Be Supportive:  When you see adults with Down syndrome working in the community, support them and the business they are working for.  Support your local organizations providing services for these families and children.  In Memphis, the Down Syndrome Association of Memphis and the Mid-South (DSAM) provides many workshops for parents and educators throughout the year.  There are many Down syndrome associations across the United States and the world.  Most of these organizations are non-profits and function on private grants and funding.  Offer your support financially or by volunteering at their many events.

Be Involved: Support legislation and organizations to provide accurate information about Down syndrome to others. With the advancements of prenatal testing, expectant mothers are learning whether or not their baby has Down syndrome in the first trimester.  According to recent studies, 92% of women worldwide choose to terminate their pregnancy when they receive a definitive prenatal diagnosis of Down syndrome.  Dr. Brian Skotko and his associates have completed several studies about Down syndrome and you can follow his blog to learn more.

One of the most important things to know about Down syndrome is that each child and adult with Down syndrome is an individual – with their own unique personality, hopes, dreams and talents.

There are many different ways you can support children and adults with Down syndrome throughout your community.  To learn more, visit your local Down syndrome association or contact the following agencies:

National Down Syndrome Congress

National Association for Down Syndrome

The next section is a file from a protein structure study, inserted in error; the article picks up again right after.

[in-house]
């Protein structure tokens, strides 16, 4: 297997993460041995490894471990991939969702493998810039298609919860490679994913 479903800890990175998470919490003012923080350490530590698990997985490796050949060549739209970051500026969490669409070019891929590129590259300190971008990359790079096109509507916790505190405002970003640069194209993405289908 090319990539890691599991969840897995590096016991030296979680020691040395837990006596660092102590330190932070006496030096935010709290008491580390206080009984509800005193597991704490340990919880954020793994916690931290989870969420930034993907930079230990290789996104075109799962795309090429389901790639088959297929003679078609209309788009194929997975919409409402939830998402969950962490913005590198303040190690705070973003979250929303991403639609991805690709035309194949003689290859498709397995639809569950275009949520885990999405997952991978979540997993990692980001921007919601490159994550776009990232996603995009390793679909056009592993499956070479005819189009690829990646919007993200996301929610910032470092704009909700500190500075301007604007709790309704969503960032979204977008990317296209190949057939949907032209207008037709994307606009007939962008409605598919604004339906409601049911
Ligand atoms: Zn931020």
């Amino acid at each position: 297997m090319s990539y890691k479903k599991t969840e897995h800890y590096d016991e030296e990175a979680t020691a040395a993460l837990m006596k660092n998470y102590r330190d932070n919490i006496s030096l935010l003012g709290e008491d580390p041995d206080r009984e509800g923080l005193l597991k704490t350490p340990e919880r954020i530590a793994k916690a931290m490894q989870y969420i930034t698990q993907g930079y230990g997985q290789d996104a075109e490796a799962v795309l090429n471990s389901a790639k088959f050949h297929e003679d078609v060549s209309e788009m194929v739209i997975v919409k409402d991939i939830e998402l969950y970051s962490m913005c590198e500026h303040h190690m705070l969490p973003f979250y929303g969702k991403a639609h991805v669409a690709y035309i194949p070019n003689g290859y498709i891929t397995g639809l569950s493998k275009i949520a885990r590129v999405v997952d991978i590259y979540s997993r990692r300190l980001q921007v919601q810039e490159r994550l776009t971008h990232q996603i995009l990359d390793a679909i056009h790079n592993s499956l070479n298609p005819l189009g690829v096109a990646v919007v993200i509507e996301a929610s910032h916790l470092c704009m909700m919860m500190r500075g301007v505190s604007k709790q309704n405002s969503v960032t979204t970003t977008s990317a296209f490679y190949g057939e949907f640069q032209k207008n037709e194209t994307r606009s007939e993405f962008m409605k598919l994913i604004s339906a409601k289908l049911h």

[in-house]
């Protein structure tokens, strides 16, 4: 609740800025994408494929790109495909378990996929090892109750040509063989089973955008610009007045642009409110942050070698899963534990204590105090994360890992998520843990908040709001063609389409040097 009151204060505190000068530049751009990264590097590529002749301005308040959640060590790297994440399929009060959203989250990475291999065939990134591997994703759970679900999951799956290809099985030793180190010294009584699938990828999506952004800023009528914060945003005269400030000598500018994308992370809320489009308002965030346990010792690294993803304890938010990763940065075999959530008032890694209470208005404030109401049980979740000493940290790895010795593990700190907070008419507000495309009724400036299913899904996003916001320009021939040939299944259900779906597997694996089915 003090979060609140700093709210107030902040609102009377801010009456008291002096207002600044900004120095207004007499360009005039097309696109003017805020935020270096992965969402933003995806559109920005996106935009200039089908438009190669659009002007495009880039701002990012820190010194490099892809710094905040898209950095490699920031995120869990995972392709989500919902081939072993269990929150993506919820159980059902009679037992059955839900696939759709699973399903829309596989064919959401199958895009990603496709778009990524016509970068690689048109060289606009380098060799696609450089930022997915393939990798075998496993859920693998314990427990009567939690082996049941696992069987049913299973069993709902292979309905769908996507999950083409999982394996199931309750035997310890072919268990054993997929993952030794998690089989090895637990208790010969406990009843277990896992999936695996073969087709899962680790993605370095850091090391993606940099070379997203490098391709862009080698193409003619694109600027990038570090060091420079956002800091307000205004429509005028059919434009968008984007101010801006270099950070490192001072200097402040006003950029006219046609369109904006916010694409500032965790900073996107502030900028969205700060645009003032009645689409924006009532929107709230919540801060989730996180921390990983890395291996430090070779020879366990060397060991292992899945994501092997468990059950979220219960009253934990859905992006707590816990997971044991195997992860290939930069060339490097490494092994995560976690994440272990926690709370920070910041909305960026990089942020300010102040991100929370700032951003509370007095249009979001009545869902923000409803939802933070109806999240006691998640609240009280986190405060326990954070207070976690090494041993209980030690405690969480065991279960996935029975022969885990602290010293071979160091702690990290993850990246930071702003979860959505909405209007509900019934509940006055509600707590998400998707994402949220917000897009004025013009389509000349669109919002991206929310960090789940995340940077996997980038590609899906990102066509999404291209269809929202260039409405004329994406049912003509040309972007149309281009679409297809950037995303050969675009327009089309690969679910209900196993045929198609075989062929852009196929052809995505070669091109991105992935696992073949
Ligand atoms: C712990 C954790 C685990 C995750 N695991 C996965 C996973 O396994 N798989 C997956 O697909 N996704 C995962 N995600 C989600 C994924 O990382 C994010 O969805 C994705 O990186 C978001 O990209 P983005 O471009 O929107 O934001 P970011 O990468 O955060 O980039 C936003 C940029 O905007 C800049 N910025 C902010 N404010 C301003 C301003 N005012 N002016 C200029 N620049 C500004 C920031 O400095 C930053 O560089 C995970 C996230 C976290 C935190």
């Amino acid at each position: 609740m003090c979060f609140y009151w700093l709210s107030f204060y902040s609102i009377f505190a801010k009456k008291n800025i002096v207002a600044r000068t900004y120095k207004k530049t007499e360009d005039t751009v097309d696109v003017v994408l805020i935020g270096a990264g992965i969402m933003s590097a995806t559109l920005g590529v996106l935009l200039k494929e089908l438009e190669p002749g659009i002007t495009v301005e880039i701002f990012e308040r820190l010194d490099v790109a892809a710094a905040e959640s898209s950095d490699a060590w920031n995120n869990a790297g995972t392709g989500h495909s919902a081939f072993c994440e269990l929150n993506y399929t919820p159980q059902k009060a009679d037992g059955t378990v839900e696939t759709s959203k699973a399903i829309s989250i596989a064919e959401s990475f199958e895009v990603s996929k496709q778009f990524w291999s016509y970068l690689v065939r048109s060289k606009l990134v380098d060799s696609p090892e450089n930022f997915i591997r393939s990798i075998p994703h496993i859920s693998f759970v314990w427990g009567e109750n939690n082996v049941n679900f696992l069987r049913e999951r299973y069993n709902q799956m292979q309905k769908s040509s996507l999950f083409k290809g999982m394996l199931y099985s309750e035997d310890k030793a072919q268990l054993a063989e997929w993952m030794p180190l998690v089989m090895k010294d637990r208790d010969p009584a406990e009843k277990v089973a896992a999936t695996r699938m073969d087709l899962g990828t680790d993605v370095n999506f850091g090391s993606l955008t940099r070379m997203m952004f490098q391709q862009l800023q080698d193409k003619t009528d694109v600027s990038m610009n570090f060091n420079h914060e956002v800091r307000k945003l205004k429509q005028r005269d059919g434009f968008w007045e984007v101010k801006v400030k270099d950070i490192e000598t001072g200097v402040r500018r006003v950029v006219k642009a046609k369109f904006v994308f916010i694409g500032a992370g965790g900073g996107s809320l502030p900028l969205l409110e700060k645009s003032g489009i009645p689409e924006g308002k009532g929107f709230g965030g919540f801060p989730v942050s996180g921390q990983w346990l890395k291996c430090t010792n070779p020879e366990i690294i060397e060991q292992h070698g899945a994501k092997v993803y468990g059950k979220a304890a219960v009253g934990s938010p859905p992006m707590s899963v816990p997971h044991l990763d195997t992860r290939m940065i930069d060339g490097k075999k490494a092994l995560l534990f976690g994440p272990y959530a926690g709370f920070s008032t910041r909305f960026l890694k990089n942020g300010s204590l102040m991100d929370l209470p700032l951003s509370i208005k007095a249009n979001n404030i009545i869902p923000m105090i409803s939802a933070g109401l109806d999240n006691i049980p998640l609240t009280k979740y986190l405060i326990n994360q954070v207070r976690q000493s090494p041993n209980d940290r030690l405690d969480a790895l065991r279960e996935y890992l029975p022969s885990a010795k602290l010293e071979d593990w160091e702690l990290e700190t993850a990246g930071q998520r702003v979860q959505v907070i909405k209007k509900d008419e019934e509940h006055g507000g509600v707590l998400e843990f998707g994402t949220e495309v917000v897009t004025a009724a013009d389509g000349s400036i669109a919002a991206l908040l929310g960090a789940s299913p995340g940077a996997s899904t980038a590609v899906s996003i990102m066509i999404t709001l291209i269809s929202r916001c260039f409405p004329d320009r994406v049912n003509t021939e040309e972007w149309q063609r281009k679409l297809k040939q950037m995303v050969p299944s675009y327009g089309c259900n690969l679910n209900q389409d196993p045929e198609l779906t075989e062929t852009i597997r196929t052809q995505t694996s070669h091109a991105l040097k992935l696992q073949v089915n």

National Down Syndrome Society

Down Syndrome Association of Memphis and the Mid-South

Now It’s Your Turn:  What are you doing to support those with Down syndrome and their families?

Down Syndrome Awareness

March 21, 2012 marks the 7th Anniversary of World Down Syndrome Day.  There are many things you can do to support individuals with Down syndrome in your community and around the world.


Be Respectful
:   Use positive language while talking about those with Down syndrome and others with special needs.  These individuals are children and adults with Down syndrome, not “Down’s kids” or a “Down syndrome child.” Don’t be afraid to share the message with others and encourage them to be respectful as well.  Know the facts while talking about Down syndrome:

  1. Down syndrome is a genetic condition which occurs in 1 of every 691 live births.
  2. Children and adults with Down syndrome have 47 chromosomes instead of 46.
  3. Down syndrome is not related to race, nationality, religion or socioeconomic status.
  4. Children and adults with Down syndrome are more like those without Down syndrome than they are different.